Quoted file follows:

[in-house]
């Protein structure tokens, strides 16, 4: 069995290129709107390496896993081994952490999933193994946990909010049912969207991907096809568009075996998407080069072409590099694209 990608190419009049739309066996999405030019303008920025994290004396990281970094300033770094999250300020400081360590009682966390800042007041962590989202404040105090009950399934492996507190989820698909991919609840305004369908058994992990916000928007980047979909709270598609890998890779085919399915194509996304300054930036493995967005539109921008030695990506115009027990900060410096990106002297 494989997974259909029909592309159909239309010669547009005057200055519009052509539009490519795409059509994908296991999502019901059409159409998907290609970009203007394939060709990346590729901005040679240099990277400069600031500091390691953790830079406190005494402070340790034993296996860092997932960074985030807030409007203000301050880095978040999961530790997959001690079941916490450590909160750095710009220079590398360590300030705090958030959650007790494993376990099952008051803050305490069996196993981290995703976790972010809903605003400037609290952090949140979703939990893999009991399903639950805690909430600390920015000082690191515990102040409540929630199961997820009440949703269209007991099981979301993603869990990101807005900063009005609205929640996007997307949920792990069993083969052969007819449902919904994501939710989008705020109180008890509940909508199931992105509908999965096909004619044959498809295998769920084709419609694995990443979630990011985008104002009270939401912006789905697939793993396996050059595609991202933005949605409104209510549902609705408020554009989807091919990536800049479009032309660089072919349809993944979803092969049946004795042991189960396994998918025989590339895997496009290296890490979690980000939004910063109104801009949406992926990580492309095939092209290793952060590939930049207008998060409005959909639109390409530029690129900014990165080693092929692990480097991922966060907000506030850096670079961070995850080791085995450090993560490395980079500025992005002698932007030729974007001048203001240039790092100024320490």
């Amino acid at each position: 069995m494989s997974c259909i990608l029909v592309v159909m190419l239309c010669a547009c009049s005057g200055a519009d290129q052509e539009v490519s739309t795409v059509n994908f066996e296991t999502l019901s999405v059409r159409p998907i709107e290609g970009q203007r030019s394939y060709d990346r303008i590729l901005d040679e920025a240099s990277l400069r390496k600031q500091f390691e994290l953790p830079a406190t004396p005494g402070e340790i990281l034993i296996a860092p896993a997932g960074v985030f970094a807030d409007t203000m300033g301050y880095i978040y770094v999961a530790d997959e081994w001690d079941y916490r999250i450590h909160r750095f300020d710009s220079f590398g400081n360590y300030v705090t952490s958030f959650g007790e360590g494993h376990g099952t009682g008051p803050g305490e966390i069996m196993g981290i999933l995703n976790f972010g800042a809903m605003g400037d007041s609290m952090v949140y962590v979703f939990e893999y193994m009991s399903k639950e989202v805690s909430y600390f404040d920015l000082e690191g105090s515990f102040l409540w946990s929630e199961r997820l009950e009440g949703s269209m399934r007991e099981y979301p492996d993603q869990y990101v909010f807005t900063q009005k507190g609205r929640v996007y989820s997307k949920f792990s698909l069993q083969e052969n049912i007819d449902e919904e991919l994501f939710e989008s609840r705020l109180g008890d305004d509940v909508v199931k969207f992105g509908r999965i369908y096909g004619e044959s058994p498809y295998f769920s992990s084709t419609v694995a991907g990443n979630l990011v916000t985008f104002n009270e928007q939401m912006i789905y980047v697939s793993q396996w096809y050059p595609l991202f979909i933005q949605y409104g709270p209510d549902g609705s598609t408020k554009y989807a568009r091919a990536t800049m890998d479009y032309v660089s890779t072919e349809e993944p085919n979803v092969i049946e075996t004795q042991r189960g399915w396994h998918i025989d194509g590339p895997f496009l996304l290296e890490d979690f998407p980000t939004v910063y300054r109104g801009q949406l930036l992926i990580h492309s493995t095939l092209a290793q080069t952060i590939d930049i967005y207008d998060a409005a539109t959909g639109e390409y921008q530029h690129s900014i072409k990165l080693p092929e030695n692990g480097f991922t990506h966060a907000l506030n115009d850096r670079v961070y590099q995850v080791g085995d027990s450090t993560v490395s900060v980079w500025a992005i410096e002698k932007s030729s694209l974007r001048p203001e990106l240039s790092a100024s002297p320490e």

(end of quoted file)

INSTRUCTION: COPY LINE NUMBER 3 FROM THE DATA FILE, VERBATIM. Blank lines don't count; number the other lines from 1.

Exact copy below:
């Amino acid at each position: 069995m494989s997974c259909i990608l029909v592309v159909m190419l239309c010669a547009c009049s005057g200055a519009d290129q052509e539009v490519s739309t795409v059509n994908f066996e296991t999502l019901s999405v059409r159409p998907i709107e290609g970009q203007r030019s394939y060709d990346r303008i590729l901005d040679e920025a240099s990277l400069r390496k600031q500091f390691e994290l953790p830079a406190t004396p005494g402070e340790i990281l034993i296996a860092p896993a997932g960074v985030f970094a807030d409007t203000m300033g301050y880095i978040y770094v999961a530790d997959e081994w001690d079941y916490r999250i450590h909160r750095f300020d710009s220079f590398g400081n360590y300030v705090t952490s958030f959650g007790e360590g494993h376990g099952t009682g008051p803050g305490e966390i069996m196993g981290i999933l995703n976790f972010g800042a809903m605003g400037d007041s609290m952090v949140y962590v979703f939990e893999y193994m009991s399903k639950e989202v805690s909430y600390f404040d920015l000082e690191g105090s515990f102040l409540w946990s929630e199961r997820l009950e009440g949703s269209m399934r007991e099981y979301p492996d993603q869990y990101v909010f807005t900063q009005k507190g609205r929640v996007y989820s997307k949920f792990s698909l069993q083969e052969n049912i007819d449902e919904e991919l994501f939710e989008s609840r705020l109180g008890d305004d509940v909508v199931k969207f992105g509908r999965i369908y096909g004619e044959s058994p498809y295998f769920s992990s084709t419609v694995a991907g990443n979630l990011v916000t985008f104002n009270e928007q939401m912006i789905y980047v697939s793993q396996w096809y050059p595609l991202f979909i933005q949605y409104g709270p209510d549902g609705s598609t408020k554009y989807a568009r091919a990536t800049m890998d479009y032309v660089s890779t072919e349809e993944p085919n979803v092969i049946e075996t004795q042991r189960g399915w396994h998918i025989d194509g590339p895997f496009l996304l290296e890490d979690f998407p980000t939004v910063y300054r109104g801009q949406l930036l992926i990580h492309s493995t095939l092209a290793q080069t952060i590939d930049i967005y207008d998060a409005a539109t959909g639109e390409y921008q530029h690129s900014i072409k990165l080693p092929e030695n692990g480097f991922t990506h966060a907000l506030n115009d850096r670079v961070y590099q995850v080791g085995d027990s450090t993560v490395s900060v980079w500025a992005i410096e002698k932007s030729s694209l974007r001048p203001e990106l240039s790092a100024s002297p320490e």